Ocean acidification impacts oysters’ memory of environmental stress
As oceans absorb more carbon dioxide, they are becoming increasingly acidic and shifting the delicate balance that supports marine life. How species will cope with ocean acidification and the other consequences of global climate change is still very much unknown and could have sweeping consequences.
Researchers from the University of Washington School of Aquatic and Fishery Sciences have discovered that ocean acidification impacts the ability of some oysters to pass down “memories” of environmental trauma to their offspring.
“Warming and acidifying oceans negatively influence many marine species. However, some species that live in extreme environments, such as the intertidal, may be more resilient than others to these changes,” said Laura Spencer, one of the two lead authors and a graduate student in aquatic and fishery sciences. “Some species may even be able to pass on memories of harsh conditions to their offspring, making them more capable of surviving in similarly harsh environments.”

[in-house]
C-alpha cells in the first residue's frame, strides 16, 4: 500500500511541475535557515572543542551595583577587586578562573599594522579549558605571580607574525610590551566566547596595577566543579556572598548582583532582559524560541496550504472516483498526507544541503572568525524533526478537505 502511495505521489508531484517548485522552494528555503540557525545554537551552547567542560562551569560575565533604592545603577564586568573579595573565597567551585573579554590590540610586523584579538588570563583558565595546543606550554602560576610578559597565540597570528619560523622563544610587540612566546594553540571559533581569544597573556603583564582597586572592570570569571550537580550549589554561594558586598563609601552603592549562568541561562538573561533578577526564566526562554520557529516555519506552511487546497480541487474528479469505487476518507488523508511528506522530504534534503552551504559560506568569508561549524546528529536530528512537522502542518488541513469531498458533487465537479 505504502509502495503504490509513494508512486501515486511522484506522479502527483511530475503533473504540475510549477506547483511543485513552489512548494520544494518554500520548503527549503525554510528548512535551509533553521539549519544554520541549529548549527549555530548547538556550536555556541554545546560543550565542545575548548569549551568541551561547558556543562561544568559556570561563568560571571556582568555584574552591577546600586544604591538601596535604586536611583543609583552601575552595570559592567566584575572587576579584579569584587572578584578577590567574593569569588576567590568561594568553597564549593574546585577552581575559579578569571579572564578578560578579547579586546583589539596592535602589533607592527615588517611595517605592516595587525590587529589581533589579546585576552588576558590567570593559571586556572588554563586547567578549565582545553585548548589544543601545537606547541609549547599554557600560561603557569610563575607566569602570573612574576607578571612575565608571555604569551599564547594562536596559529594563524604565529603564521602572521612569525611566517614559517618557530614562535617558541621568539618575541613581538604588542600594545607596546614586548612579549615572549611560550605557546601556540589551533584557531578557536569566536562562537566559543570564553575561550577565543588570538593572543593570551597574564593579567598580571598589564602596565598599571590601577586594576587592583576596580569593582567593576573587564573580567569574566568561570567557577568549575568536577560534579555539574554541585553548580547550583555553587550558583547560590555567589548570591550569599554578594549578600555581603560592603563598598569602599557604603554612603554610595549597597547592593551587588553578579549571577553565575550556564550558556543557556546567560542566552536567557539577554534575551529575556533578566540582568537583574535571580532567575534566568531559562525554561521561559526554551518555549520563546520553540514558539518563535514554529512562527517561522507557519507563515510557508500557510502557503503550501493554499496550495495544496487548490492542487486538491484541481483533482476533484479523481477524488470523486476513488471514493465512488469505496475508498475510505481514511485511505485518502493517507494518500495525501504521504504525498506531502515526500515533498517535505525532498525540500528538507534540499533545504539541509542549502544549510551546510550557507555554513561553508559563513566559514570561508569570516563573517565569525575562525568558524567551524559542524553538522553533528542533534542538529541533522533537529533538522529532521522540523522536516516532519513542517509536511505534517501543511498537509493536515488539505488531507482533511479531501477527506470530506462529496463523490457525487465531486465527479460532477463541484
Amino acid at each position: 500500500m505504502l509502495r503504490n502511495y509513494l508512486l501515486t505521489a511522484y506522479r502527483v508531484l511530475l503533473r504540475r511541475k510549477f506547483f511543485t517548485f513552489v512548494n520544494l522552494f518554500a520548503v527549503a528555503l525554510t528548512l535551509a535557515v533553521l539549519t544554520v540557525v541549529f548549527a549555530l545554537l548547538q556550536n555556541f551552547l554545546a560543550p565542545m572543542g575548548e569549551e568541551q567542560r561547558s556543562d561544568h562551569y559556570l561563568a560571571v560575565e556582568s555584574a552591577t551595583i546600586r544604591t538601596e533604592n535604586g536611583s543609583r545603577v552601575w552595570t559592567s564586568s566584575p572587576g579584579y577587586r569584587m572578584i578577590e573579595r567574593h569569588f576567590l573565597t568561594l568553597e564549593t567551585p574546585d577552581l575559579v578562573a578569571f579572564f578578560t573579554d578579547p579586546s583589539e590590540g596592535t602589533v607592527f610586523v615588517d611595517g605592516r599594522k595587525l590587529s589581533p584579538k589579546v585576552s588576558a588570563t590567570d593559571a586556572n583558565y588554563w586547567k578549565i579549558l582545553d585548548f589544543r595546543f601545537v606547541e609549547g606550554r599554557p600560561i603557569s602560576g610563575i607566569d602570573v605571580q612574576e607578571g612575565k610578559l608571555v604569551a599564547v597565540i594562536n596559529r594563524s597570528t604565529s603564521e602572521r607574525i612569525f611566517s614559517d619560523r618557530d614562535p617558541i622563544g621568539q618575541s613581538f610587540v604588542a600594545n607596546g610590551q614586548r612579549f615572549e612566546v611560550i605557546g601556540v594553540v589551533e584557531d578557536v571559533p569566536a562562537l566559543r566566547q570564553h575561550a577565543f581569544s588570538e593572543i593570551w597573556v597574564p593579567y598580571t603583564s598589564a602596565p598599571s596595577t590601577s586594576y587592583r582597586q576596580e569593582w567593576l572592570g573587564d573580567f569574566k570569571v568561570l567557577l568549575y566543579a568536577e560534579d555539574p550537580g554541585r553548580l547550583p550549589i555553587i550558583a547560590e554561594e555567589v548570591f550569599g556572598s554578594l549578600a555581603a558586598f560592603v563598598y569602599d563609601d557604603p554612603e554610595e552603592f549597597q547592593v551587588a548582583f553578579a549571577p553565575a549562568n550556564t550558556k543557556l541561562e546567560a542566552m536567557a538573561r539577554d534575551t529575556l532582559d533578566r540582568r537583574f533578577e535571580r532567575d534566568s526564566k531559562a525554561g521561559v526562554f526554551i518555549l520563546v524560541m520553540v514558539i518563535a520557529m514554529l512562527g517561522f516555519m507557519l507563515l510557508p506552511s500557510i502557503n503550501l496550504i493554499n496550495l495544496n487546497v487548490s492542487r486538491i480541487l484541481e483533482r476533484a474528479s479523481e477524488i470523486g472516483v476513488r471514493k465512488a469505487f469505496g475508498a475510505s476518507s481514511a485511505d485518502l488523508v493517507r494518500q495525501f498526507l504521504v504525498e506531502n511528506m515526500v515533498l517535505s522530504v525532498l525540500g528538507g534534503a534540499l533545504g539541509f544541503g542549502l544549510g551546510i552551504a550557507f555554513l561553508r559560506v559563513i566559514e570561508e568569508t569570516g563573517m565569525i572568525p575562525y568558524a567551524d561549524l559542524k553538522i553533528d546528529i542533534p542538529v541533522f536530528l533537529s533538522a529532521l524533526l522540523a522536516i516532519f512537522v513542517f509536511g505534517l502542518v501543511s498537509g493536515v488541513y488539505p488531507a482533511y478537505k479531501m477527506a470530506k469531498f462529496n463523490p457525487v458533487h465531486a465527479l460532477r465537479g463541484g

Researchers studied two species of ecologically and commercially valuable oysters found throughout Puget Sound: the Olympia oyster and the Pacific oyster. Although oyster larvae are sensitive to acidifying oceans, adult oysters commonly occur in intertidal areas and estuaries where they must endure constantly fluctuating water conditions.
It is this hardiness that has researchers hopeful that oysters can withstand an increasingly acidic ocean. If their resilience to stressors can be passed down to their offspring, it could promote an increased tolerance among the future population.
Read the article in Ecological Applications: https://esajournals.onlinelibrary.wiley.com/doi/abs/10.1002/eap.2060